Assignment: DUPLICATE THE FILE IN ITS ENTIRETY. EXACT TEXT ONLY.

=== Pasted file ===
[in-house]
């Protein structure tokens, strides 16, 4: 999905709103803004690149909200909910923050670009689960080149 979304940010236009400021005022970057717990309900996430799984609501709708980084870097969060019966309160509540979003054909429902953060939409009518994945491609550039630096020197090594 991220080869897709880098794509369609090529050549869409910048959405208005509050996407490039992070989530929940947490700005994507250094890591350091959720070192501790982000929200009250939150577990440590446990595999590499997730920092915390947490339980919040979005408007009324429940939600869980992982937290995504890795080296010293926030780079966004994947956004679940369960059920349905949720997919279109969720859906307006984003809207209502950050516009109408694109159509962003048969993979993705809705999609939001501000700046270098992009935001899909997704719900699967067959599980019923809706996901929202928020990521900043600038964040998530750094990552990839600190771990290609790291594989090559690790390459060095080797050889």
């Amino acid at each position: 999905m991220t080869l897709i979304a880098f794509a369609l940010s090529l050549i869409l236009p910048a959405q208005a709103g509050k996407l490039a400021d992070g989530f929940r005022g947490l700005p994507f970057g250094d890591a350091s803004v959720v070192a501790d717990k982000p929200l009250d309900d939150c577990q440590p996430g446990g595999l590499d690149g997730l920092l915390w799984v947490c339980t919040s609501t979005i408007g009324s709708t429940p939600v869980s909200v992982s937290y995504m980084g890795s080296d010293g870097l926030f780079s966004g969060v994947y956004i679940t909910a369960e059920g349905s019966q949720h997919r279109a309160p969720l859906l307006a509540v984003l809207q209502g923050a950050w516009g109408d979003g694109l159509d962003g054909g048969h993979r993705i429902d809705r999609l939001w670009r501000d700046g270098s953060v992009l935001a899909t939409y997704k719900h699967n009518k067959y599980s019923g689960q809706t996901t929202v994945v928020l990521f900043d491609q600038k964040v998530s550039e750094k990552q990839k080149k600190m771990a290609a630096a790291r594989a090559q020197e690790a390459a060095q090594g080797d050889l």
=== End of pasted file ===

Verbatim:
[in-house]
């Protein structure tokens, strides 16, 4: 999905709103803004690149909200909910923050670009689960080149 979304940010236009400021005022970057717990309900996430799984609501709708980084870097969060019966309160509540979003054909429902953060939409009518994945491609550039630096020197090594 991220080869897709880098794509369609090529050549869409910048959405208005509050996407490039992070989530929940947490700005994507250094890591350091959720070192501790982000929200009250939150577990440590446990595999590499997730920092915390947490339980919040979005408007009324429940939600869980992982937290995504890795080296010293926030780079966004994947956004679940369960059920349905949720997919279109969720859906307006984003809207209502950050516009109408694109159509962003048969993979993705809705999609939001501000700046270098992009935001899909997704719900699967067959599980019923809706996901929202928020990521900043600038964040998530750094990552990839600190771990290609790291594989090559690790390459060095080797050889």
């Amino acid at each position: 999905m991220t080869l897709i979304a880098f794509a369609l940010s090529l050549i869409l236009p910048a959405q208005a709103g509050k996407l490039a400021d992070g989530f929940r005022g947490l700005p994507f970057g250094d890591a350091s803004v959720v070192a501790d717990k982000p929200l009250d309900d939150c577990q440590p996430g446990g595999l590499d690149g997730l920092l915390w799984v947490c339980t919040s609501t979005i408007g009324s709708t429940p939600v869980s909200v992982s937290y995504m980084g890795s080296d010293g870097l926030f780079s966004g969060v994947y956004i679940t909910a369960e059920g349905s019966q949720h997919r279109a309160p969720l859906l307006a509540v984003l809207q209502g923050a950050w516009g109408d979003g694109l159509d962003g054909g048969h993979r993705i429902d809705r999609l939001w670009r501000d700046g270098s953060v992009l935001a899909t939409y997704k719900h699967n009518k067959y599980s019923g689960q809706t996901t929202v994945v928020l990521f900043d491609q600038k964040v998530s550039e750094k990552q990839k080149k600190m771990a290609a630096a790291r594989a090559q020197e690790a390459a060095q090594g080797d050889l």